Littlebrook Avenue runs alongside the Millie nature reserve. The avenue runs adjacent to a watercourse inside the Millie which is connected to the moat at Cippenham Place. John and his brother were on the opposite side of the lane. John glanced up ahead thought he saw someone. A few seconds later, sure enough, there was a figure on the far side of the road about 100 yards ahead walking towards them. The first noticeable thing about this stranger was that he was walking rapidly, taking large strides. A few seconds more, and he was close enough for John to discern that the man was tall, broadly built and bald-headed, but strangely he appeared to be a wearing monk’s habit. It instantly occurred to John that the man must be returning from New Year’s fancy dress party. Not being quite sure of what his eyes were telling him in the gloom, John turned to his brother and said “What do you see up ahead?”. His brother looked ahead and said incredulously “There’s a monk!”. What followed a few seconds later John found very difficult to describe adequately. “As I continued to watch the man walking towards us, he decomposed into the branches of the hedgerow that were being blustered by the wind. Not only was he gone, it was as if he had never been there at all and his apparent form had just been a trick of the branches moving about in the wind. But I had been watching him for some seconds and my brother saw him clearly too without me suggesting to him what I was seeing”. John never discussed the story much with his brother after the time “there was nothing we could say about it. Neither of us believed it was supernatural but we were totally mystified as to the explanation”. There looked are no known published references either to hauntings or monks in the area of Haymill.

It can be creepy walking in Littlebrook Avenue along by the Millie

A non-supernatural explanation is most likely. Perhaps there was indeed someone returning from a fancy dress that night. Seeing two strangers approaching and fearing that they might be trouble ‘the monk’ decided to dart through one of the entrances to the Millie just at the moment, the brothers were exchanged looks of disbelief. When John looked up again his eyes seized on some movements of branches which he took for the monk he had just been watching. His mind succeeded in mapping the waving branches into the shape of the striding monk but the visage quickly broke down.

John’s account seemed at least more convincing than the Cippenham Place story. When I was a boy and I lived in Cippenham, locals were just as familiar with a different ghostly story about Cippenham Place. This story was that during the English Civil War, a round-head soldier had kicked a toddler down the stairs of Cippenham Place, causing the child’s death. Ever since then, on rare occasions, crying can be heard that appears to come from the bottom of the stairs but will abruptly stop when the hearer approaches. This story, although not a dramatic as a spectral procession of monks, seems more believable. Whereas there seems to be no record of monks having resided in the area, the account of a skirmish at Cippenham shows that villagers certainly did experience some rough treatment at the hands of round-head troops.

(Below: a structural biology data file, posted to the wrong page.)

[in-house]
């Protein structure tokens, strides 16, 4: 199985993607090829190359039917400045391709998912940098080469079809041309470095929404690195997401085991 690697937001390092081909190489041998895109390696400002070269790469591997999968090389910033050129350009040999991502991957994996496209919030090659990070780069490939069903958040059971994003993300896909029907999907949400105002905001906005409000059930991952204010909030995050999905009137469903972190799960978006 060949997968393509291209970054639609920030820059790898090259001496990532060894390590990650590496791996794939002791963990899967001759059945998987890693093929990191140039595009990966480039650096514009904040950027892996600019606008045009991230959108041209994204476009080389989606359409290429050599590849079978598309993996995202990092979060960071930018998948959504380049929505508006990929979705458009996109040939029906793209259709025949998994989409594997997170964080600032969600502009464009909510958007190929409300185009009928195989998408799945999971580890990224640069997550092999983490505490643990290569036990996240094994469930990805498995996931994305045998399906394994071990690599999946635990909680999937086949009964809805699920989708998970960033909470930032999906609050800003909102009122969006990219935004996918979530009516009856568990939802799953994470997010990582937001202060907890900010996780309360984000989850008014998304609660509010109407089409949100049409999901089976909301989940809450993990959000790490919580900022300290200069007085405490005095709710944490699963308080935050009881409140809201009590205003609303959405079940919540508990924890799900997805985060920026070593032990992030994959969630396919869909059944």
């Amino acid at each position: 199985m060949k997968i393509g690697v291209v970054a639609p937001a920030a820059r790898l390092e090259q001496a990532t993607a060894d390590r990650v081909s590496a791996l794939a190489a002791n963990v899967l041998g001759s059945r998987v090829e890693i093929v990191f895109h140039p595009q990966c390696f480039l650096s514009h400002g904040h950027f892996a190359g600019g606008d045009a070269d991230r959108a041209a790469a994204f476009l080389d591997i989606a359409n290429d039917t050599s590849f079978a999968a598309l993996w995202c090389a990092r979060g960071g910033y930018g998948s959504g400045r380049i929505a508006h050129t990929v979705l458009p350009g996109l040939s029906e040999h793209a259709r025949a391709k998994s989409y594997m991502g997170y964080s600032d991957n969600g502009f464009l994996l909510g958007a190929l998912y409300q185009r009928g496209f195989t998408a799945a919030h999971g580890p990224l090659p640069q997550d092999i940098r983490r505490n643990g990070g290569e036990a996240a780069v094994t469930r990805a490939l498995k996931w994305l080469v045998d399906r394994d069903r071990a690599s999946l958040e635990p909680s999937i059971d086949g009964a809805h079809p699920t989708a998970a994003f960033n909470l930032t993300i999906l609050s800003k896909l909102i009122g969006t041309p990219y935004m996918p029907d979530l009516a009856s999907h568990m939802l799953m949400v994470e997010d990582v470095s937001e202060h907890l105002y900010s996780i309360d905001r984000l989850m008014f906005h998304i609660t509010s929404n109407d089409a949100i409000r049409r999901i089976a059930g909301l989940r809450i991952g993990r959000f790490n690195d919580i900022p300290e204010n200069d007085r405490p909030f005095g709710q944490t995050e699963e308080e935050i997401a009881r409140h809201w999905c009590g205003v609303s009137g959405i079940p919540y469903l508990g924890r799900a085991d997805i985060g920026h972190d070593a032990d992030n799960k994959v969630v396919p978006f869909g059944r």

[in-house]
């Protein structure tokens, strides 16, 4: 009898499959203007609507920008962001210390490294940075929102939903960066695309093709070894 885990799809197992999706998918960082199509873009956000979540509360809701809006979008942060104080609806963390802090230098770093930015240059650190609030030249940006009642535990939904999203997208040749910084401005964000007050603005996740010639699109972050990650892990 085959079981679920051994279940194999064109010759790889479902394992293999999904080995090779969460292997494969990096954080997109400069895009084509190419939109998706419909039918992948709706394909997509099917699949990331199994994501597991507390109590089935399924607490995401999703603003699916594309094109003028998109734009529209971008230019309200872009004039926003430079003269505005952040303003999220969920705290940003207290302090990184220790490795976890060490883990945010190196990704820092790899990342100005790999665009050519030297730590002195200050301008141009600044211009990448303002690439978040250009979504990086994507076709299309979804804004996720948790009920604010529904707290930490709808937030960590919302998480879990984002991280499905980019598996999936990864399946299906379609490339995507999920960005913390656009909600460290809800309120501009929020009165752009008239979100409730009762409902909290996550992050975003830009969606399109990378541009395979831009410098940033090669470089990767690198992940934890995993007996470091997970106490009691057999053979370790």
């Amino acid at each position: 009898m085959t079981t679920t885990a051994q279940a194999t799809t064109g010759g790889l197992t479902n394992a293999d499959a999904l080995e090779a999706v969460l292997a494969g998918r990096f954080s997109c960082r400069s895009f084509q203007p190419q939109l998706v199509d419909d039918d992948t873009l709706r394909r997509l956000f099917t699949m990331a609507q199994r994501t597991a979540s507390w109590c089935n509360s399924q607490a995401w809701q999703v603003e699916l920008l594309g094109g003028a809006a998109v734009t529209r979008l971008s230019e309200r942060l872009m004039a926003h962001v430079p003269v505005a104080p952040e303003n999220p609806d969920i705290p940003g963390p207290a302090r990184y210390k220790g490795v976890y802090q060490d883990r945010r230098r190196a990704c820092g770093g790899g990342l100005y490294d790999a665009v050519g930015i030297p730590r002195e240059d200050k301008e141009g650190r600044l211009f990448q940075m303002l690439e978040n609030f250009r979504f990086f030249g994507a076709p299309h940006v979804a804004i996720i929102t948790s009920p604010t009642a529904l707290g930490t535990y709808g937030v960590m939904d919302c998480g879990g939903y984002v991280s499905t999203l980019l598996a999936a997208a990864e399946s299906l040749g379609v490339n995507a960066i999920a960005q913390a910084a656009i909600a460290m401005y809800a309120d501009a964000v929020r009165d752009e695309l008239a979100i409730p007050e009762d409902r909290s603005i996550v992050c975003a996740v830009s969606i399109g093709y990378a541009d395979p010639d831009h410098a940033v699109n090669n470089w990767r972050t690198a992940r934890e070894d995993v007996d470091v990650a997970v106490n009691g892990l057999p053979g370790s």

5 Responses to Ghosts of Cippenham

  1. Dave Hill says:

    It is in LOWER Cippenham Lane, when I was a kid the Griffith’s owned it, I played with sons Hugh & Stephen but in the barn, never in the house. In my bro’s time (he was 6 years older) he played there with Vandervell boys, their father owned it, of bearing and racing car fame. Dunno about your ghosts!

    • Admin says:

      I agree that Cippenham Place certainly is in Lower Cippenham Lane, but I wanted to quote precisely what Anne Mitchell’s book says. It is interesting that you never got to hear the story. Perhaps it didn’t exist much earlier than 1972, when the book was written. Anne Mitchell doesn’t reveal her sources. I lived practically opposite Cippenham Place for around 8 years but unfortunately never witnessed a single ghostly monk, let alone a whole procession of them.

  2. Rosemaria Coakley says:

    I lived in the gables on Cippenham lane. That was haunted. I heard crying. Foot steps, doors opening. And things being moved around at night time. Was not scared as it’s only the living that hurt you.

    • Dreadnaught says:

      Thank you for your comment. Where is the gables, and how long ago was this?

      • Rosemaria Coakley says:

        The Gables is the large house at the end of Westgate playing field. Next to the police houses. Not sure if it’s still standing. As I left Slough 15 yrs ago.